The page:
Riyadh // Saudi Arabia on Monday sacked its veteran finance minister as the kingdom undergoes a major economic restructuring because of lower oil revenues.
Ibrahim Al Assaf “has been removed from his position”, said a royal decree, one of a series of orders from King Salman, published by the official SPA news agency.
Mr Al Assaf was replaced by Mohammed Al Jadaan, head of the Capital Market Authority which regulates the stock market. Mr Al Assaf, who is 67 years old and had held the post for 20 years, was reassigned as a minister of state and will remain in the cabinet.
Mr Al Jadaan, a lawyer, had led the Capital Market Authority since January last year said on Tuesday he had great confidence in the kingdom’s economic vision despite all the challenges it faces.
“My confidence in God is great, and then the guardian [the king], at this blessed state’s launch towards broader horizons of growth and financial, economic and social prosperity,” he said.
No replacement for him at the market regulator was immediately named.
The finance portfolio was the only cabinet position changed under the royal decrees which also replaced the heads of several agencies including the Saudi Food and Drug Authority.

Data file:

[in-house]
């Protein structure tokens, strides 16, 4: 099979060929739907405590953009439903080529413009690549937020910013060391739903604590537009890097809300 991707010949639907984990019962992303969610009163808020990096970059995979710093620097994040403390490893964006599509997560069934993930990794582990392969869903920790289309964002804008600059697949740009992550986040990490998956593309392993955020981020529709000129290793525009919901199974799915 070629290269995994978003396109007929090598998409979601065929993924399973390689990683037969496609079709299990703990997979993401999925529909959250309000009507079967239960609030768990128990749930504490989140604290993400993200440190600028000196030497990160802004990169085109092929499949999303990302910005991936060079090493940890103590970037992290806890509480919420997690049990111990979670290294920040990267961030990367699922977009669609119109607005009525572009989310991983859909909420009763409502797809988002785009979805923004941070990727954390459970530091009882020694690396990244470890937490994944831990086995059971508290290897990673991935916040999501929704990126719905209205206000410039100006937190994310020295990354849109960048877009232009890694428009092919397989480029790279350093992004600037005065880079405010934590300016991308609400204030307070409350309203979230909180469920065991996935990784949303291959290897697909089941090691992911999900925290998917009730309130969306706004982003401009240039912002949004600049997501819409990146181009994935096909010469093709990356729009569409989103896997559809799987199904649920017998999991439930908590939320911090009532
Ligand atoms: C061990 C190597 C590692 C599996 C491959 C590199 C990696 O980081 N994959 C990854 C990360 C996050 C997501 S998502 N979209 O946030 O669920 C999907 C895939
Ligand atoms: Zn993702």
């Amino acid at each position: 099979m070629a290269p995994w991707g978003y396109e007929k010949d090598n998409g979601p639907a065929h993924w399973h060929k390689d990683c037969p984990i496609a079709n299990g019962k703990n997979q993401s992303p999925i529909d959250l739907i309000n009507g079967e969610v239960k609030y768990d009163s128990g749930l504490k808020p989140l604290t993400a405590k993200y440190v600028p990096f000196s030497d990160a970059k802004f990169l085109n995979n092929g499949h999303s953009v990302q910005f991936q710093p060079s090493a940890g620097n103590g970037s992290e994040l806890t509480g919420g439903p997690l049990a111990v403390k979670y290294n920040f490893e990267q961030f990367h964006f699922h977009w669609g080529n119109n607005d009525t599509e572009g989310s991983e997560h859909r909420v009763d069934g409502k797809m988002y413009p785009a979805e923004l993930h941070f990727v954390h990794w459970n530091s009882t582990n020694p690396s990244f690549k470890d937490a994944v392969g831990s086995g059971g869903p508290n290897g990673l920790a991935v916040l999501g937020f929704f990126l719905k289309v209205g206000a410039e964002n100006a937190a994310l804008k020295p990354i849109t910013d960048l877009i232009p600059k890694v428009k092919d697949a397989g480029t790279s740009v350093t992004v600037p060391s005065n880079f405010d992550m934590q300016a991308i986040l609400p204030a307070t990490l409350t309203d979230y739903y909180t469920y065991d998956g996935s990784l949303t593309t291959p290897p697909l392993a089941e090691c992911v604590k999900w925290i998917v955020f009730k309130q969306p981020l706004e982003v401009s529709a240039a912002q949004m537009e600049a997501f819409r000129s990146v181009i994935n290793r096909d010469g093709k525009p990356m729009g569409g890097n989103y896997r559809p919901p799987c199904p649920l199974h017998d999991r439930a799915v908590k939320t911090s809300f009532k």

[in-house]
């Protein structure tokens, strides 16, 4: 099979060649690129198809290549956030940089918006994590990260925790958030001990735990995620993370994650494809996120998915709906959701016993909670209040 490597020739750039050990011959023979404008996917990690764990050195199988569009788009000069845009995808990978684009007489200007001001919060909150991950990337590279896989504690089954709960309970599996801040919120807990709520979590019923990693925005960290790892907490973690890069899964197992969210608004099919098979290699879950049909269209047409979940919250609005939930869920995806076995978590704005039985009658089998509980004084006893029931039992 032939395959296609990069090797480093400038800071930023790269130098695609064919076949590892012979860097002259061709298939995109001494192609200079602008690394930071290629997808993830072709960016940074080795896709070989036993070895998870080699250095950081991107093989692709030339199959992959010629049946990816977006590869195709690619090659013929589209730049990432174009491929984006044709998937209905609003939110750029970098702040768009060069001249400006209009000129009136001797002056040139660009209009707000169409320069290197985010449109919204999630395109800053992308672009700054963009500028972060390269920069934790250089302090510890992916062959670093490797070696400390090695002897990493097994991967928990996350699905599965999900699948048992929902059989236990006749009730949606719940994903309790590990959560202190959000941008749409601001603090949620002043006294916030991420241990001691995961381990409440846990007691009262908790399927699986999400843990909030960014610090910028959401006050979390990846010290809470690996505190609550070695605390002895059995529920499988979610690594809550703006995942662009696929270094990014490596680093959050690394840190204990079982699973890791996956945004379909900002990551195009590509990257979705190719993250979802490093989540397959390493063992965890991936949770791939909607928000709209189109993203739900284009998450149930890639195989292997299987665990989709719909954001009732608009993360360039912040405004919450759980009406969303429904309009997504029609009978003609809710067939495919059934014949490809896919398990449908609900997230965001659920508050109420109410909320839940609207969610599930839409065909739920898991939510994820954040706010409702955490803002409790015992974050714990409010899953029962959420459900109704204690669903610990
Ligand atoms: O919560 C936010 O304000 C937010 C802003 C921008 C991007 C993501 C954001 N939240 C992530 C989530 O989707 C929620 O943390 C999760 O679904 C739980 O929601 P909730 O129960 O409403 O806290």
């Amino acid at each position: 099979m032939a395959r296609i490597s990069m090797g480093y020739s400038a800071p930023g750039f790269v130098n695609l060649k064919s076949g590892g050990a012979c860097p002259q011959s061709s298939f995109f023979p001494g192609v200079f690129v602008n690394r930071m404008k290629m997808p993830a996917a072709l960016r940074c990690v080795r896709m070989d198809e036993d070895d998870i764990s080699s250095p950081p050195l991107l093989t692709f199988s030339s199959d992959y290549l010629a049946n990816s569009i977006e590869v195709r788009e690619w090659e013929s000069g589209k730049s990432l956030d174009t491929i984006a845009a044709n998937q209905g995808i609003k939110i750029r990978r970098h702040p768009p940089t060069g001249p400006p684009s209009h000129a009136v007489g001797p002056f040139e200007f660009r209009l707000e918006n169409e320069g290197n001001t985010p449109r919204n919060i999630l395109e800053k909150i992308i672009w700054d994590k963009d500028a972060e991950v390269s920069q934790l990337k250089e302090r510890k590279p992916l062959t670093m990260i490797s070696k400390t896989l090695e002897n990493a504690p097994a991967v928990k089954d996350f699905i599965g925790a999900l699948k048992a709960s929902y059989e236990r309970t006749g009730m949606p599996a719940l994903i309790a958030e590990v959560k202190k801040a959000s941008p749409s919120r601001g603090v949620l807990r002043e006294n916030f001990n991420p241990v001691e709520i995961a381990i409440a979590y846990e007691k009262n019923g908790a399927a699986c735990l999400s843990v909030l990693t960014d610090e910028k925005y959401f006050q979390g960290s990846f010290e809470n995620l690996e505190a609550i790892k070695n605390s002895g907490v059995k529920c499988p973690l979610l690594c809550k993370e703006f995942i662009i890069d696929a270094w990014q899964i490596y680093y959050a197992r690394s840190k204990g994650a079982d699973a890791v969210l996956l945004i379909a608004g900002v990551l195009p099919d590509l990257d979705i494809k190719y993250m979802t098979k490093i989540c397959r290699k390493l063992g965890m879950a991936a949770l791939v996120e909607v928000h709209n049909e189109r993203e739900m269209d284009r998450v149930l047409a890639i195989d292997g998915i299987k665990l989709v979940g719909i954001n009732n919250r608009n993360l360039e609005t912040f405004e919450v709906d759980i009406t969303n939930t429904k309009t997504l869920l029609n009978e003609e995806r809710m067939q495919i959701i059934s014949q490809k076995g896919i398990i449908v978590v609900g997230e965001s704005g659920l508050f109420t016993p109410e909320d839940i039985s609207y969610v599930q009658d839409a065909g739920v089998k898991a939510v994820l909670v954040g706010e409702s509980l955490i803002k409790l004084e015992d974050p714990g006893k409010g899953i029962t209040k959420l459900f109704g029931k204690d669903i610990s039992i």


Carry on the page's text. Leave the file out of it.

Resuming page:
Since 2014, global oil prices have collapsed by about half, accelerating Saudi efforts to move away from petroleum, which still accounts for the bulk of government income.
The world’s biggest oil exporter is projecting a budget deficit of US$87 billion (Dh320bn) this year.
It has taken a series of austerity measures, including subsidy cuts, reductions in cabinet ministers’ salaries and delays in major projects.
Earlier this year, deputy crown prince Mohammed bin Salman, 31, who heads the main economic coordinating body, announced a wide-ranging plan to move the economy away from oil.
Mr Al Assaf said last week Saudi Arabia’s financial position remains strong despite sinking oil prices, although there is “some pressure” on bank liquidity.
“We have been able to maintain a good position in public finances,” he said.
Among measures to cover the fiscal gap, Riyadh has drawn on its foreign reserves and issued domestic bonds before Mr Al Assaf supervised the kingdom’s first international bond offering two weeks ago. It raised $17.5bn, reflecting strong global interest.
Official figures show the kingdom’s reserves declined to $562bn in August from $732bn at the end of 2014.
Oil prices are hovering around $50 per barrel after hitting a 10-year low of less than $30 in January, down from a peak of more than $100 in mid-2014.
Prince Mohammed announced Saudi Vision 2030 in April to overhaul the kingdom’s economy and government. A cabinet reshuffle in May replaced long-time oil minister Ali Al Naimi as well as other top officials but left Mr Al Assaf in his position, making him the longest serving minister in the kingdom.
Mr Al Assaf was one of three officials who appeared on a popular Saudi talk show this month to defend recent austerity measures implemented by the government. The ministers’ performance was criticised by many Saudis who said they were unconvinced.
* Agence France-Presse, Bloomberg and Reuters